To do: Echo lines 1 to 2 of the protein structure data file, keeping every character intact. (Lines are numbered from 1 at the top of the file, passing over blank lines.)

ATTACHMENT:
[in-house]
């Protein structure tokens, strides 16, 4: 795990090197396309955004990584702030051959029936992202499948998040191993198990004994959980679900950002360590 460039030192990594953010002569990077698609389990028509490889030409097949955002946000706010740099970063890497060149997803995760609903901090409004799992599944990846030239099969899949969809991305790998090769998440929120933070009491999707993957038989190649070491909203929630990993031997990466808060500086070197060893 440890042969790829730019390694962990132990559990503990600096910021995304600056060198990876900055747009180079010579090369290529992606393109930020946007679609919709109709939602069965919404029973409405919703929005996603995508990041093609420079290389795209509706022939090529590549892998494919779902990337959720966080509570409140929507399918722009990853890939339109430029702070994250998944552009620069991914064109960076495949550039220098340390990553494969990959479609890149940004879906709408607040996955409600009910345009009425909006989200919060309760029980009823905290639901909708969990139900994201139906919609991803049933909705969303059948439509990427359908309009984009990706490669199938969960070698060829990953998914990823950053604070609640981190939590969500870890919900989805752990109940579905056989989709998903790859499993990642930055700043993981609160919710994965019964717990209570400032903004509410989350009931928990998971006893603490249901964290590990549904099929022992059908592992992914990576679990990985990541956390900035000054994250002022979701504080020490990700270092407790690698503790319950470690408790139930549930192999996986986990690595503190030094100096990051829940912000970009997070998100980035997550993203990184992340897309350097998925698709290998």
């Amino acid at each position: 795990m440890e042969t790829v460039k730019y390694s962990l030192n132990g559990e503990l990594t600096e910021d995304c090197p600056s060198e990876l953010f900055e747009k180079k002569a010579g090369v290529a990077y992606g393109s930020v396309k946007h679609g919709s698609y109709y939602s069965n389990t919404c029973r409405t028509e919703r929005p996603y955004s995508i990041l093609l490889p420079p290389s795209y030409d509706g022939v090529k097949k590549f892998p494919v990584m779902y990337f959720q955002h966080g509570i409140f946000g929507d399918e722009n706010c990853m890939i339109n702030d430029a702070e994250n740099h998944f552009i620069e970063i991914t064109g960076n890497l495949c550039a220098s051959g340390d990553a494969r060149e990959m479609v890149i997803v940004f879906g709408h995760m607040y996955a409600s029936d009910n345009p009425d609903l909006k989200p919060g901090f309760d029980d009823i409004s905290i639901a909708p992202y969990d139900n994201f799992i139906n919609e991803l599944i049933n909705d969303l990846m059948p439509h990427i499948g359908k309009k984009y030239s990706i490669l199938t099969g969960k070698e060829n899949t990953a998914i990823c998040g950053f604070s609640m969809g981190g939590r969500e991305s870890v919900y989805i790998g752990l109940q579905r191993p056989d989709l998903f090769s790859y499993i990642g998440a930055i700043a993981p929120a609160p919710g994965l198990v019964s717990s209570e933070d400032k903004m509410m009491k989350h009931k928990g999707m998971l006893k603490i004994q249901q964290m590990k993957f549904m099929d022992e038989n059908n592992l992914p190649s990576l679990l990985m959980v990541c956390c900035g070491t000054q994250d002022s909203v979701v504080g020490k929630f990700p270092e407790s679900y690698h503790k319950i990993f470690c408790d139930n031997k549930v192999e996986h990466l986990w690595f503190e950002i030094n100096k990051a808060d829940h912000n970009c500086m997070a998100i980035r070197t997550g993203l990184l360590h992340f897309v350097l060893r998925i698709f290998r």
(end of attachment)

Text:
[in-house]
């Protein structure tokens, strides 16, 4: 795990090197396309955004990584702030051959029936992202499948998040191993198990004994959980679900950002360590 460039030192990594953010002569990077698609389990028509490889030409097949955002946000706010740099970063890497060149997803995760609903901090409004799992599944990846030239099969899949969809991305790998090769998440929120933070009491999707993957038989190649070491909203929630990993031997990466808060500086070197060893 440890042969790829730019390694962990132990559990503990600096910021995304600056060198990876900055747009180079010579090369290529992606393109930020946007679609919709109709939602069965919404029973409405919703929005996603995508990041093609420079290389795209509706022939090529590549892998494919779902990337959720966080509570409140929507399918722009990853890939339109430029702070994250998944552009620069991914064109960076495949550039220098340390990553494969990959479609890149940004879906709408607040996955409600009910345009009425909006989200919060309760029980009823905290639901909708969990139900994201139906919609991803049933909705969303059948439509990427359908309009984009990706490669199938969960070698060829990953998914990823950053604070609640981190939590969500870890919900989805752990109940579905056989989709998903790859499993990642930055700043993981609160919710994965019964717990209570400032903004509410989350009931928990998971006893603490249901964290590990549904099929022992059908592992992914990576679990990985990541956390900035000054994250002022979701504080020490990700270092407790690698503790319950470690408790139930549930192999996986986990690595503190030094100096990051829940912000970009997070998100980035997550993203990184992340897309350097998925698709290998």